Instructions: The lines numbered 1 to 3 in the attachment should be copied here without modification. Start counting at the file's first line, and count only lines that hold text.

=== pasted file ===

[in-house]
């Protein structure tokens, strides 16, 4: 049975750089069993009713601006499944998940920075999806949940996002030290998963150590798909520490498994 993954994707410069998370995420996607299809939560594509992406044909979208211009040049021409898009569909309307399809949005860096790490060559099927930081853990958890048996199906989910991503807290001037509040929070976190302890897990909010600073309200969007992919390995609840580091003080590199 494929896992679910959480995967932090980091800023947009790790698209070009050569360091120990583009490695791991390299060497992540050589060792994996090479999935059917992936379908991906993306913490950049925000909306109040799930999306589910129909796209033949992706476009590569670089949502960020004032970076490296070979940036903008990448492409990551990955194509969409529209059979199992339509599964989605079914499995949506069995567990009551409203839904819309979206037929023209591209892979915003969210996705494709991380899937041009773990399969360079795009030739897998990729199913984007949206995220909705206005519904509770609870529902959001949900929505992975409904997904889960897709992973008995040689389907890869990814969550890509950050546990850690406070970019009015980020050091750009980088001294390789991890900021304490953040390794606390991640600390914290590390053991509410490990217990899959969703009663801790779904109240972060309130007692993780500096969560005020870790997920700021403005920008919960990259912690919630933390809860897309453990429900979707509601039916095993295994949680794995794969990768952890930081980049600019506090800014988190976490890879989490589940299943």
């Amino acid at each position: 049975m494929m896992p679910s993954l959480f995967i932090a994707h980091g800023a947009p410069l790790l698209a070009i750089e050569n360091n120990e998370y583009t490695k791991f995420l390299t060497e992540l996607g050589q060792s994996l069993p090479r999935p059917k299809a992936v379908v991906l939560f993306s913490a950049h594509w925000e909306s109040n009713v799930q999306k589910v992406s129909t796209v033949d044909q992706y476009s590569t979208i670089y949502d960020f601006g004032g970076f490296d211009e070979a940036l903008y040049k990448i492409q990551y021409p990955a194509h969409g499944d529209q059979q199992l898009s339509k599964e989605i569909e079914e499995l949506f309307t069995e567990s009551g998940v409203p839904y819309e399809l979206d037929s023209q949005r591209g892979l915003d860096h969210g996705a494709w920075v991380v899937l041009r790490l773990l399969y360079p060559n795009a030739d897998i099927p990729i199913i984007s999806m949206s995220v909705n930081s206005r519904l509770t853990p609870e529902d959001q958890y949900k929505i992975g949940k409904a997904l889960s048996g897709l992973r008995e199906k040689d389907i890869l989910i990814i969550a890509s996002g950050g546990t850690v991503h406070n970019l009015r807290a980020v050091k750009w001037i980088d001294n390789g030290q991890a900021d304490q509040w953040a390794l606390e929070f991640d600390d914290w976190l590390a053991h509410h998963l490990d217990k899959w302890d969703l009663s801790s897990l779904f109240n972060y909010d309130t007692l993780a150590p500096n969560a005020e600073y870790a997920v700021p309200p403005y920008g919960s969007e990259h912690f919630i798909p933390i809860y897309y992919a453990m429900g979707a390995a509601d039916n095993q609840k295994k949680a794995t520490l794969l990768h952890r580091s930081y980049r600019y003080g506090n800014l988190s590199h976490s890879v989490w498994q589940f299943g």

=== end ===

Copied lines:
[in-house]
């Protein structure tokens, strides 16, 4: 049975750089069993009713601006499944998940920075999806949940996002030290998963150590798909520490498994 993954994707410069998370995420996607299809939560594509992406044909979208211009040049021409898009569909309307399809949005860096790490060559099927930081853990958890048996199906989910991503807290001037509040929070976190302890897990909010600073309200969007992919390995609840580091003080590199 494929896992679910959480995967932090980091800023947009790790698209070009050569360091120990583009490695791991390299060497992540050589060792994996090479999935059917992936379908991906993306913490950049925000909306109040799930999306589910129909796209033949992706476009590569670089949502960020004032970076490296070979940036903008990448492409990551990955194509969409529209059979199992339509599964989605079914499995949506069995567990009551409203839904819309979206037929023209591209892979915003969210996705494709991380899937041009773990399969360079795009030739897998990729199913984007949206995220909705206005519904509770609870529902959001949900929505992975409904997904889960897709992973008995040689389907890869990814969550890509950050546990850690406070970019009015980020050091750009980088001294390789991890900021304490953040390794606390991640600390914290590390053991509410490990217990899959969703009663801790779904109240972060309130007692993780500096969560005020870790997920700021403005920008919960990259912690919630933390809860897309453990429900979707509601039916095993295994949680794995794969990768952890930081980049600019506090800014988190976490890879989490589940299943």
């Amino acid at each position: 049975m494929m896992p679910s993954l959480f995967i932090a994707h980091g800023a947009p410069l790790l698209a070009i750089e050569n360091n120990e998370y583009t490695k791991f995420l390299t060497e992540l996607g050589q060792s994996l069993p090479r999935p059917k299809a992936v379908v991906l939560f993306s913490a950049h594509w925000e909306s109040n009713v799930q999306k589910v992406s129909t796209v033949d044909q992706y476009s590569t979208i670089y949502d960020f601006g004032g970076f490296d211009e070979a940036l903008y040049k990448i492409q990551y021409p990955a194509h969409g499944d529209q059979q199992l898009s339509k599964e989605i569909e079914e499995l949506f309307t069995e567990s009551g998940v409203p839904y819309e399809l979206d037929s023209q949005r591209g892979l915003d860096h969210g996705a494709w920075v991380v899937l041009r790490l773990l399969y360079p060559n795009a030739d897998i099927p990729i199913i984007s999806m949206s995220v909705n930081s206005r519904l509770t853990p609870e529902d959001q958890y949900k929505i992975g949940k409904a997904l889960s048996g897709l992973r008995e199906k040689d389907i890869l989910i990814i969550a890509s996002g950050g546990t850690v991503h406070n970019l009015r807290a980020v050091k750009w001037i980088d001294n390789g030290q991890a900021d304490q509040w953040a390794l606390e929070f991640d600390d914290w976190l590390a053991h509410h998963l490990d217990k899959w302890d969703l009663s801790s897990l779904f109240n972060y909010d309130t007692l993780a150590p500096n969560a005020e600073y870790a997920v700021p309200p403005y920008g919960s969007e990259h912690f919630i798909p933390i809860y897309y992919a453990m429900g979707a390995a509601d039916n095993q609840k295994k949680a794995t520490l794969l990768h952890r580091s930081y980049r600019y003080g506090n800014l988190s590199h976490s890879v989490w498994q589940f299943g």